A powerful typhoon that caused massive destruction and scores of deaths in the Philippines is now churning towards Vietnam.
Weather forecasters say Typhoon Haiyan could make landfall in the country on Sunday.
Vietnamese authorities have evacuated several hundred thousand people from coastal areas, where the storm's outer bands are already causing high winds and rough seas.
In the Philippines, Typhoon Haiyan made landfall as one of the most powerful storms on record, with maximum sustained winds of about 300 kilometers an hour.
Officials say 138 people are confirmed dead, but the Philippine Red Cross says the actual death toll may be more than 1,200. Rescuers are sifting through rubble to try to reach victims.
Relief workers estimated that many of the dead are on the hard-hit island of Leyte.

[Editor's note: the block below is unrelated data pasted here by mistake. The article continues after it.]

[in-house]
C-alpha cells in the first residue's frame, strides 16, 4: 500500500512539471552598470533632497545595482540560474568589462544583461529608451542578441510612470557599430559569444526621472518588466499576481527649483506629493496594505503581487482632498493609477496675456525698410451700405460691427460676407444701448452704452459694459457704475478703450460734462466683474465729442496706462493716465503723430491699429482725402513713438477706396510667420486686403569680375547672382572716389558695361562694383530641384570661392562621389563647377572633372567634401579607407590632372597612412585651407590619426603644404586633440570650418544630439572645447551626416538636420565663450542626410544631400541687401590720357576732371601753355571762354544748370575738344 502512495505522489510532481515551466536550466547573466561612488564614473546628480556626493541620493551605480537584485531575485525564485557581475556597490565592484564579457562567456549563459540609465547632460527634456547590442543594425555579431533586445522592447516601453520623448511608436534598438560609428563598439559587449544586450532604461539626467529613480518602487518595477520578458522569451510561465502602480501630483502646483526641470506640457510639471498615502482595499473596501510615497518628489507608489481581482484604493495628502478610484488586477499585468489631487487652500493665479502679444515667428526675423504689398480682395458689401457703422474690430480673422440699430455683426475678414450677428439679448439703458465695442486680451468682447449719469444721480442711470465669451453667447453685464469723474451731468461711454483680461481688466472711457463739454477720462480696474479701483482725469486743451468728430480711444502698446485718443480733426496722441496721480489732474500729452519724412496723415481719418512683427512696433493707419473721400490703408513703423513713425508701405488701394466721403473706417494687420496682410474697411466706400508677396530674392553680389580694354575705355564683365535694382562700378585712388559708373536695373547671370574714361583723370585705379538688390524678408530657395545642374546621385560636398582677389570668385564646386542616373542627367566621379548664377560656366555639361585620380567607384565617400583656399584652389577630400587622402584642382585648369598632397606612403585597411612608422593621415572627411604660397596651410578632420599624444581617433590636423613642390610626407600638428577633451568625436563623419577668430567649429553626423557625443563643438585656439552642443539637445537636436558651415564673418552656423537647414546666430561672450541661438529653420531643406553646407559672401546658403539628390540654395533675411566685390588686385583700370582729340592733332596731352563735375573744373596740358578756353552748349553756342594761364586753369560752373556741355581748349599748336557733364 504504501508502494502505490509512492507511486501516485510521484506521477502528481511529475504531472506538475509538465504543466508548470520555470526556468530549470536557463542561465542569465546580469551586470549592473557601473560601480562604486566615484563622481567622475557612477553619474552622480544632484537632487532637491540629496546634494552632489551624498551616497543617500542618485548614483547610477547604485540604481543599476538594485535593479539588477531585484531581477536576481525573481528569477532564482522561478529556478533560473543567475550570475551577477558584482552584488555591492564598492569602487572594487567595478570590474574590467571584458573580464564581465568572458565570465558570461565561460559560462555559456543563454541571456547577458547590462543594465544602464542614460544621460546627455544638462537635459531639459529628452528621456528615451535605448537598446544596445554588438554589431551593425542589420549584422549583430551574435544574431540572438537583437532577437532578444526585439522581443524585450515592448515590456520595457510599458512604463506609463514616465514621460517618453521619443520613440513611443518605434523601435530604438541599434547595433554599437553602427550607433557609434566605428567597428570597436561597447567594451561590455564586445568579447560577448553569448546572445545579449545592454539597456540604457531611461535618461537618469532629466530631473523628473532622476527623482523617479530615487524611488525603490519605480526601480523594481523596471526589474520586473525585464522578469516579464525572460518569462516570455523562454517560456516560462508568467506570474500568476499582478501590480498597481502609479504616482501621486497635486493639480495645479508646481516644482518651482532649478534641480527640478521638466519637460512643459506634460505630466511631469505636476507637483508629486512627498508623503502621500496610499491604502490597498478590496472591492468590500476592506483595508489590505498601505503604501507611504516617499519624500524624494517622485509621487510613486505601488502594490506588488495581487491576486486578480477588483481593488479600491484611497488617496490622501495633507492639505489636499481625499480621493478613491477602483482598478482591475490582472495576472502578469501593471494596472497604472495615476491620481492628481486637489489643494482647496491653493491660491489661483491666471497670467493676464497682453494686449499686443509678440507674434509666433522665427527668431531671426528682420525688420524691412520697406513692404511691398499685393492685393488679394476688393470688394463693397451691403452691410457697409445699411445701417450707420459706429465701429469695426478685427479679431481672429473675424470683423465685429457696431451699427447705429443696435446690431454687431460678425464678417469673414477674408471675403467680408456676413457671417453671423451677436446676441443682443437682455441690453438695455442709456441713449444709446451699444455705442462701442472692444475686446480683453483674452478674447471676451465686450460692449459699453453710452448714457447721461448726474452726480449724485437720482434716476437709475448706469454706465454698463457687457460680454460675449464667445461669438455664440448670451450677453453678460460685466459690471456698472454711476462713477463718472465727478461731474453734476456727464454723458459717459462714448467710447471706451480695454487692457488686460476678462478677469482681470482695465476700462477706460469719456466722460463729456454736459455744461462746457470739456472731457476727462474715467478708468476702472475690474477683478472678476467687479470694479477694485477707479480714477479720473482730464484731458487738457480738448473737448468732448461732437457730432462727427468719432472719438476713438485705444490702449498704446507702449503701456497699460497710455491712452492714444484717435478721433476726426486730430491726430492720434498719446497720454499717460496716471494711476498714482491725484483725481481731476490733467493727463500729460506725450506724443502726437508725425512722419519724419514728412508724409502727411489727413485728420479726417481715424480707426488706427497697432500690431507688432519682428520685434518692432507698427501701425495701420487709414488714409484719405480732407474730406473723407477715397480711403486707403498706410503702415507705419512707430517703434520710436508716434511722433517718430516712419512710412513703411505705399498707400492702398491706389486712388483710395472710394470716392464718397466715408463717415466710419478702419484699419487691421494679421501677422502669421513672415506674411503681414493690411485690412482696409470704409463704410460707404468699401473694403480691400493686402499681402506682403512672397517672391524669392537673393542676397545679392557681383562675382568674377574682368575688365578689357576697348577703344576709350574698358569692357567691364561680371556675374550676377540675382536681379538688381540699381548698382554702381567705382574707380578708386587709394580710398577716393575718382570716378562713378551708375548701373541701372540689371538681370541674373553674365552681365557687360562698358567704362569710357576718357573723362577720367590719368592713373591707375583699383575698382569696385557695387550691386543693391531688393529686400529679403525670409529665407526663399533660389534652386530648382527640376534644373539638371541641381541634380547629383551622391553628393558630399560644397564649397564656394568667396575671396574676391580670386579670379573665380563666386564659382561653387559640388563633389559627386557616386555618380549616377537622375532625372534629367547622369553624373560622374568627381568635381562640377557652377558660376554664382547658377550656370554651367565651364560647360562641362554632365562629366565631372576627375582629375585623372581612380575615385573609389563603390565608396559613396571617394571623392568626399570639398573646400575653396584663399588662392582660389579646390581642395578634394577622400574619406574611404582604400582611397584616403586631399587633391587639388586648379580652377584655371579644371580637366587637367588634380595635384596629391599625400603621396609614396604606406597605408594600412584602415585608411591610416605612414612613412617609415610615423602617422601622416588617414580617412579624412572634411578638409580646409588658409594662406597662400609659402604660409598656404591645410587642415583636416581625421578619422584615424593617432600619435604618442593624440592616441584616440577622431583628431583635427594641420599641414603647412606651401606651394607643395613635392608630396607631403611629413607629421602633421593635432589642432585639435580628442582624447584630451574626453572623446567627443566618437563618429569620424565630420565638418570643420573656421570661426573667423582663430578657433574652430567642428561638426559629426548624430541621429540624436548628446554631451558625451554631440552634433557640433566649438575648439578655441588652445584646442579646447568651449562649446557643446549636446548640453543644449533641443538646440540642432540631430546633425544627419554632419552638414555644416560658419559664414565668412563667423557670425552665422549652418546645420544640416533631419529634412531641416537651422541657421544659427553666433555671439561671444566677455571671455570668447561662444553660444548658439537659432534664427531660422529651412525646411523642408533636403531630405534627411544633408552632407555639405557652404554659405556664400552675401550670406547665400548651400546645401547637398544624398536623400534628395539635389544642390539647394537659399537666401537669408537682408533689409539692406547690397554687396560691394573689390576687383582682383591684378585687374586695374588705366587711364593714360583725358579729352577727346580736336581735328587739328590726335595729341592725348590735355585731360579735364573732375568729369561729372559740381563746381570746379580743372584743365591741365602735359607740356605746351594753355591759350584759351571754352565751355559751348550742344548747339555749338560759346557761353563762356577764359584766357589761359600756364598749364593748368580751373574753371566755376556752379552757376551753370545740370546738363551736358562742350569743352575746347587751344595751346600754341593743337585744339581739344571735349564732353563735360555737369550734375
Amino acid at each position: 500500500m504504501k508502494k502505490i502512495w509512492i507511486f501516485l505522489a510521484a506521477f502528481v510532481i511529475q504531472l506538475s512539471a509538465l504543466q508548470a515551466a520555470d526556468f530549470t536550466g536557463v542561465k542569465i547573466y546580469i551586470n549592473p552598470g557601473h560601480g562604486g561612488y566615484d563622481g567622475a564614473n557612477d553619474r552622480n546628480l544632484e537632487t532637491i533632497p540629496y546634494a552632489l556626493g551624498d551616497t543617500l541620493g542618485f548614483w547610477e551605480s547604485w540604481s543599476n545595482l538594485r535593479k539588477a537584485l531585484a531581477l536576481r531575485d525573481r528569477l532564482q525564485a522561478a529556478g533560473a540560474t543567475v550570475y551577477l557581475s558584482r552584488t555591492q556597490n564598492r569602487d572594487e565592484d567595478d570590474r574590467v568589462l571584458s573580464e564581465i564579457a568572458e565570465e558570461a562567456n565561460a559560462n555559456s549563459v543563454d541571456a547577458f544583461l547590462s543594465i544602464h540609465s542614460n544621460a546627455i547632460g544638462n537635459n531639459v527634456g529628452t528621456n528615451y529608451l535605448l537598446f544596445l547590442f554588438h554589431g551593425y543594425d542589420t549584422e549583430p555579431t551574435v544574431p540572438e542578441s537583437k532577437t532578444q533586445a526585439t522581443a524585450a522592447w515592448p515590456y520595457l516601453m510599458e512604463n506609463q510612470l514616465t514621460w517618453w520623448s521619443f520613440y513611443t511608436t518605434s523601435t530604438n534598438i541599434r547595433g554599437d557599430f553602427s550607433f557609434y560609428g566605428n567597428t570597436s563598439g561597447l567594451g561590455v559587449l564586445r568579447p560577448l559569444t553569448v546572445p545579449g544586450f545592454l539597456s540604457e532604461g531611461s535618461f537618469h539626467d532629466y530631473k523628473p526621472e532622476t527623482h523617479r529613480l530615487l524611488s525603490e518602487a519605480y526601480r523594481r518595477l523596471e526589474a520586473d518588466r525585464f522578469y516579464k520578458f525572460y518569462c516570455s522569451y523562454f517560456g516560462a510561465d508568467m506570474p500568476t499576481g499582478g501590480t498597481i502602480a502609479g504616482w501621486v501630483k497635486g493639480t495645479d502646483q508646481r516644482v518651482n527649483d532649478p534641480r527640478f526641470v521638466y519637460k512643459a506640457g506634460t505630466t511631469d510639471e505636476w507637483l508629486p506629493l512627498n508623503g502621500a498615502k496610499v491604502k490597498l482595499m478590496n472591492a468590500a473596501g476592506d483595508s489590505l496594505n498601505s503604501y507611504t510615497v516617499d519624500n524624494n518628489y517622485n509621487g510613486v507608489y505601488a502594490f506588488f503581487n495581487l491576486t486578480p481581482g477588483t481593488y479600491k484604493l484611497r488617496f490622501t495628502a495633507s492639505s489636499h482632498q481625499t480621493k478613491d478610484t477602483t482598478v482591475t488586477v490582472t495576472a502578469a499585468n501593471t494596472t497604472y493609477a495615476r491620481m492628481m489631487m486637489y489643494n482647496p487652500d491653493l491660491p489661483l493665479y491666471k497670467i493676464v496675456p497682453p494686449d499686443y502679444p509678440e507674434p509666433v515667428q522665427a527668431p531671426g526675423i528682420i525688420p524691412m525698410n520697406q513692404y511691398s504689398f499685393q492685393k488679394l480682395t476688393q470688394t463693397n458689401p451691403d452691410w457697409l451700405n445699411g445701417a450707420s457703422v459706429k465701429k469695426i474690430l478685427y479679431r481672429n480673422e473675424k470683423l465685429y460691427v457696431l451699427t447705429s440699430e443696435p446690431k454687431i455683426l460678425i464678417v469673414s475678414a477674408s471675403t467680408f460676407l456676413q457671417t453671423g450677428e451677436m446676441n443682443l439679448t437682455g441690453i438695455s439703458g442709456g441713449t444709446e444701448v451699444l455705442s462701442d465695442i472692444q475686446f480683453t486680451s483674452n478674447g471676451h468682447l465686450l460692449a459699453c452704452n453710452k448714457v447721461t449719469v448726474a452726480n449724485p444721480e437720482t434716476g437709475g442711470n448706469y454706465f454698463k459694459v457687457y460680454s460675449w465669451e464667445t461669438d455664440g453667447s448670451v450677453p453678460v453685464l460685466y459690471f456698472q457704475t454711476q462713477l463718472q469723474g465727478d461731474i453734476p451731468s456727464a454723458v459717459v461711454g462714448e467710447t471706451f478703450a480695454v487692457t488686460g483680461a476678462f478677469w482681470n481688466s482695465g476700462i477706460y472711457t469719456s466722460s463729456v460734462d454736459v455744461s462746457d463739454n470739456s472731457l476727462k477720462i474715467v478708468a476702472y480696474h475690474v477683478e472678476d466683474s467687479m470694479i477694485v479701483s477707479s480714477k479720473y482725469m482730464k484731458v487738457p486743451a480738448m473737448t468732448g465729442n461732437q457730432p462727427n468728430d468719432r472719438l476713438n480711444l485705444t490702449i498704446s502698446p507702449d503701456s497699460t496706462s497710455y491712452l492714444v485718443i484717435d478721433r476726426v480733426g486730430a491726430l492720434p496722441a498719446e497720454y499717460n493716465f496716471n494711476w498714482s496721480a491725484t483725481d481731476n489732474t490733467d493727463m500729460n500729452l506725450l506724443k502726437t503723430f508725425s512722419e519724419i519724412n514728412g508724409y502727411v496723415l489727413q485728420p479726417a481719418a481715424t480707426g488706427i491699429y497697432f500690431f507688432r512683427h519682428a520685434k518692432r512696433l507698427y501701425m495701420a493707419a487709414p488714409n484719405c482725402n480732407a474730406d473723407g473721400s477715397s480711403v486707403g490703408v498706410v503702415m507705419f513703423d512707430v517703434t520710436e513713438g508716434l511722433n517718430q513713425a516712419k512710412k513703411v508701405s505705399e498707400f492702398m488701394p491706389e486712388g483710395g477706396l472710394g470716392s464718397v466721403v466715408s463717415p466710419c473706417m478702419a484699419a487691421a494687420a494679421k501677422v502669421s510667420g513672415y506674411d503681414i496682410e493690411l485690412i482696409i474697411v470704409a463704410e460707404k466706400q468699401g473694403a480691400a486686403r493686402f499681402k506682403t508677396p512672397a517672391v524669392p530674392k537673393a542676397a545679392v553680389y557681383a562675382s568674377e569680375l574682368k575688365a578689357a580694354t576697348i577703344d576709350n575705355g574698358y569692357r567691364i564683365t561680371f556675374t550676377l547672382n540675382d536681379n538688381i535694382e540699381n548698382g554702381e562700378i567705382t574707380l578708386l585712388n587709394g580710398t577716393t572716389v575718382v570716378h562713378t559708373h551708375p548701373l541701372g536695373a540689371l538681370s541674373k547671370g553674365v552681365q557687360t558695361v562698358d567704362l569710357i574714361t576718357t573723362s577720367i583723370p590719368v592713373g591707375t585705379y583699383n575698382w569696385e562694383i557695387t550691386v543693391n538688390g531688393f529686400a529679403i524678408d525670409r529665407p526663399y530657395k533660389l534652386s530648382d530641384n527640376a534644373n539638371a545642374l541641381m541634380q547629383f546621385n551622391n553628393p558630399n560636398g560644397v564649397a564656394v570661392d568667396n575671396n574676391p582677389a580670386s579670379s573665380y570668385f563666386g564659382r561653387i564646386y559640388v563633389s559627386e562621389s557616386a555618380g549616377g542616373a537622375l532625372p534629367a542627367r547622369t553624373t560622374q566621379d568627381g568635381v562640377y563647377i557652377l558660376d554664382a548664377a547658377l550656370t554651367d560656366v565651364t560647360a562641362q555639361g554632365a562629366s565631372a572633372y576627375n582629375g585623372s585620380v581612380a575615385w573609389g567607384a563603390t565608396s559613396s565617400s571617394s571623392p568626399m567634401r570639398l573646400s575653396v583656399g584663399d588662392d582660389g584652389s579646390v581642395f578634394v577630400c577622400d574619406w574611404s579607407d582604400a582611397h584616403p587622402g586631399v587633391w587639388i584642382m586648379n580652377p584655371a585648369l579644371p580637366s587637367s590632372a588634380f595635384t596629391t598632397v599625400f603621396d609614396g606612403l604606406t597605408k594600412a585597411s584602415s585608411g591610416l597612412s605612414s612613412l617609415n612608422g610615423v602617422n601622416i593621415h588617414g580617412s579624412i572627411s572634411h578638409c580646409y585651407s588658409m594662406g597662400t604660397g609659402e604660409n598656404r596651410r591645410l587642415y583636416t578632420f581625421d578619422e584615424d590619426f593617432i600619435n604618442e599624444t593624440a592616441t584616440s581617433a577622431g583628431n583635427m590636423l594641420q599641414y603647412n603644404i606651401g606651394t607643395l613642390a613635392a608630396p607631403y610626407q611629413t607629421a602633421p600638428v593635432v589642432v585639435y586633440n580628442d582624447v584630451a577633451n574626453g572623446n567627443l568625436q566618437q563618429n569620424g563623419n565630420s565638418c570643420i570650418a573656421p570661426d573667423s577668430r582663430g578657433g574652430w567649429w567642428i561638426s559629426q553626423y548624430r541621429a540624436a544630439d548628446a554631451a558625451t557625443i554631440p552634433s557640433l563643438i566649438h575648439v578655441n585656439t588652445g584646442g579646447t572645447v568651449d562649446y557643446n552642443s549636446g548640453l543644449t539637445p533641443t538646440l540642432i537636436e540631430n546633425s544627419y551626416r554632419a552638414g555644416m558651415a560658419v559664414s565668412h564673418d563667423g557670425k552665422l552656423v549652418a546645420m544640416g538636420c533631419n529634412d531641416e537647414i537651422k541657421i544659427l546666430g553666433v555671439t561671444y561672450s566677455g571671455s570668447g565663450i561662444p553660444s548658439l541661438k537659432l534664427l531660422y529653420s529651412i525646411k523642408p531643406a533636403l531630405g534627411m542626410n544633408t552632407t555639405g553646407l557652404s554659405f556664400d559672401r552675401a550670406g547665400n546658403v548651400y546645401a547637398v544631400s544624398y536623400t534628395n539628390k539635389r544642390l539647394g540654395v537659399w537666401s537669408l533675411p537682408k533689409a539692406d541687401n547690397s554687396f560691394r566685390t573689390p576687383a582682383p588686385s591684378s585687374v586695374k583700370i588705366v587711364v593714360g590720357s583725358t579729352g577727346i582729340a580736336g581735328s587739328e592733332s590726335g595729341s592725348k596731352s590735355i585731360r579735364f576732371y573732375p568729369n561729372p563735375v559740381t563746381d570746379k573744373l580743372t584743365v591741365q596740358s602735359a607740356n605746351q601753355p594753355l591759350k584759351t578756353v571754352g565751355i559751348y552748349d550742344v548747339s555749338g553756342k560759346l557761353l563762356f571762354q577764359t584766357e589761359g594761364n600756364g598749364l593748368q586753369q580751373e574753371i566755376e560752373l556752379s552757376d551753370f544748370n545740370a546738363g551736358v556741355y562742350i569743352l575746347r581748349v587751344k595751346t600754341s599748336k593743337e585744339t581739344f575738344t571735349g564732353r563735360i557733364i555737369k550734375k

Philippine interior secretary Mar Roxas says it is difficult to describe the extent of damage in Leyte's capital, Tacloban.
"The devastation is - I do not have the words for it. It is really horrific. It is a great human tragedy. There is no power. There is no light."
U.N. emergency relief coordinator Valerie Amos said a U.N. disaster and assessment team has been deployed to Tacloban.
Separately, U.N. Secretary General Ban Ki-moon offered his condolences to the Philippines, saying he was deeply saddened by the "extensive loss of life."
A U.S. relief team has been deployed to the region. The U.S. Agency for International Development says the team will conduct damage assessments, track conditions and "advise on additional needs."
The U.S. has also made $100,000 available for relief supplies.
Typhoon Haiyan weakened after crossing the Philippines but regained some strength as it began moving westward over the South China Sea toward Vietnam.